196. Body Count “No Lives Matter”

We very incorrectly predicted this would win the "Best Metal" Grammy based on how the elderly, senior citizen Grammy voters typically support what feels most familiar. As Fin Tutuola would say, "That's messed up." The award ultimately went to Mastodon, although Body Count's had a Rolling Stone cover story while Code Orange, Mastodon, August Burns Red & Meshuggah have not.

195. Tyler, The Creator “Glitter” / Tyler The Creator “November”
Is November a month when things happen? What happened to Tyler in November? Why are people in the song saying "My November was last summer?" and the like? November only counts as summer when you live in like Brazil. Also, what's "Track 7?" Which Track 7 is he referring to? No, we don't want to consult Rap Genius. We crave and enjoy the mystery.

194. Margo Price & Willie Nelson “Learning to Lose”
Is it possible for radio-country to return to the dopeness of the shit kickin' '70s and further from power-country? We were ready to call Willie "The last living Highwayman," but it turns out that Kris Kristofferson is still alive. Whoops. Margo needs a few more hits, and country radio will likely oblige if given enough time. We know he has new music out almost every year, but Willie's voice feels like a revelation in this song. It makes you wanna shout "YES."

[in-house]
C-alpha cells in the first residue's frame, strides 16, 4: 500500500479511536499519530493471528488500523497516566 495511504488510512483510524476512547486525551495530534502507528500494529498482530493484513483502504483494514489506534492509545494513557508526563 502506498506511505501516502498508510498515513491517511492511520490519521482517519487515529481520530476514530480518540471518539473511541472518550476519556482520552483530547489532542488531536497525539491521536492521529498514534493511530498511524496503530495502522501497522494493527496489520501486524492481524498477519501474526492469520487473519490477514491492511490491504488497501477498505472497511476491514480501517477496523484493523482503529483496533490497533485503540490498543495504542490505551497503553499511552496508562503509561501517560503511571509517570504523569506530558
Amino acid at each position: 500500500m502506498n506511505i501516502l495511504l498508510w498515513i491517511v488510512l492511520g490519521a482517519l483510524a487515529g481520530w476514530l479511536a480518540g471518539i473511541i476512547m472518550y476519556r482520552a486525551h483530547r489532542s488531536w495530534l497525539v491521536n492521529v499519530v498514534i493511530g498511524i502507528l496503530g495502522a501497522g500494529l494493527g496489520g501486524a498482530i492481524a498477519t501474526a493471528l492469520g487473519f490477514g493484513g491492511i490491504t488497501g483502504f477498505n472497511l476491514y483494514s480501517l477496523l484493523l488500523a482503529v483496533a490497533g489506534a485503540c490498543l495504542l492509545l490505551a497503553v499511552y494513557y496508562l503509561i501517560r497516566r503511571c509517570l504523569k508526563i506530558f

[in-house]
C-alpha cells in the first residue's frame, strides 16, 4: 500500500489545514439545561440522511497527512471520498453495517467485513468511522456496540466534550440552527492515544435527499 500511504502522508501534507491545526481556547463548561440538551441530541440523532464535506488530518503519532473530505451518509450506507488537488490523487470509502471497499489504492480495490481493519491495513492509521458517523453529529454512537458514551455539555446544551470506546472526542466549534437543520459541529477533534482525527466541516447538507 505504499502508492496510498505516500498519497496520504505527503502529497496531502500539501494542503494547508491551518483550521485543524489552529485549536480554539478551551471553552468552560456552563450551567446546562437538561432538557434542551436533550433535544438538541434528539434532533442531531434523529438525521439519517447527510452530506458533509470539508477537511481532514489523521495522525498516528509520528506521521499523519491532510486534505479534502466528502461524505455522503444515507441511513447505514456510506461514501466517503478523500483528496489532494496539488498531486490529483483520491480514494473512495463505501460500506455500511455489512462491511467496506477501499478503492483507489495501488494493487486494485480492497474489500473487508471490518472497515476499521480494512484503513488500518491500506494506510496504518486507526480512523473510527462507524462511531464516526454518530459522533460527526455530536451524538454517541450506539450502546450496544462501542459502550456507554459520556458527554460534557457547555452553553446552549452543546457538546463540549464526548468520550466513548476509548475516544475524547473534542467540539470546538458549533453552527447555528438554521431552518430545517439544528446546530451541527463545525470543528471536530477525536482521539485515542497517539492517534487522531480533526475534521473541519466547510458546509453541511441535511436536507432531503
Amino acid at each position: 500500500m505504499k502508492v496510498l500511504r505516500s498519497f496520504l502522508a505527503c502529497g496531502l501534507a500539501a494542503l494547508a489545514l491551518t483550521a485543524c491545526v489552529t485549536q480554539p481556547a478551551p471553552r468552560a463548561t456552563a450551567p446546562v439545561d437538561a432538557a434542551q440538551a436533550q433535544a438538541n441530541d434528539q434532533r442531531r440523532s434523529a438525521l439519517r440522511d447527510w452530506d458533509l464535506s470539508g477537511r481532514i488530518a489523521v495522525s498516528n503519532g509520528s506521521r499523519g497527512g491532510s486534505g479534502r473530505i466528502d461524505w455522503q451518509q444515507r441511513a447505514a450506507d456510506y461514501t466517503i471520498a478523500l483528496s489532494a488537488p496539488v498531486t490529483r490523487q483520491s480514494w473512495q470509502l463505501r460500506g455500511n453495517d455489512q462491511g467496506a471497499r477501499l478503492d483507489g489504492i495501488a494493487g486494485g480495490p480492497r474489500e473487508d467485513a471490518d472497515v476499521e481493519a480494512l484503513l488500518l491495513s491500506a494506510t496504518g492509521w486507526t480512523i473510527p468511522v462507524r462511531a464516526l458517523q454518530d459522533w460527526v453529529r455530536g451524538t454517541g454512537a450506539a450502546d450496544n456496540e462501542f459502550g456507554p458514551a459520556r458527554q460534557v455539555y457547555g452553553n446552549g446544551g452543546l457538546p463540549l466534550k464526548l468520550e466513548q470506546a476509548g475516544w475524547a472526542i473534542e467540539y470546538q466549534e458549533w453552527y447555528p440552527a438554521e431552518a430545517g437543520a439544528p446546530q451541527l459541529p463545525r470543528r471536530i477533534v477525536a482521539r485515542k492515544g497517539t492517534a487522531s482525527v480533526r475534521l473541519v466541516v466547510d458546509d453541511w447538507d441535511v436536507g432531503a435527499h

193. Andrea Pensado “Rondo con Andreita”
Some weird stuff from the Feeding Tube label. Unavailable for legal streaming on traditional services, although it's streaming at some website called Juno that we've never heard of:

192. Weezer “La Mancha Screwjob”

They don’t care. They gave up. Why didn’t they wait longer and put out a stronger record? They did it again. They should have waited and combined the highlights from this album with the highlights from the next two. They were in such a good spot. RIP to that little brief dope era when Weezer was actually decent again 2013-2016. Done. They will never be good ever again. We no longer care. “Oh cool maybe they’ll get good again.”

191. Alex G “Sportstar”

190. Freddie Gibbs “Phone Lit”

189. Cloakroom “Gone But Not Entirely”

188. DiCaprio “Pink Noise”

187. Weaves “Walkaway”

186. Leikeli47 “Elian’s Revenge”

185. Tera Melos “Warpless Run”

Extreme mathiness noise jam. Rob Crow, where you at?

184. TLC “Way Back”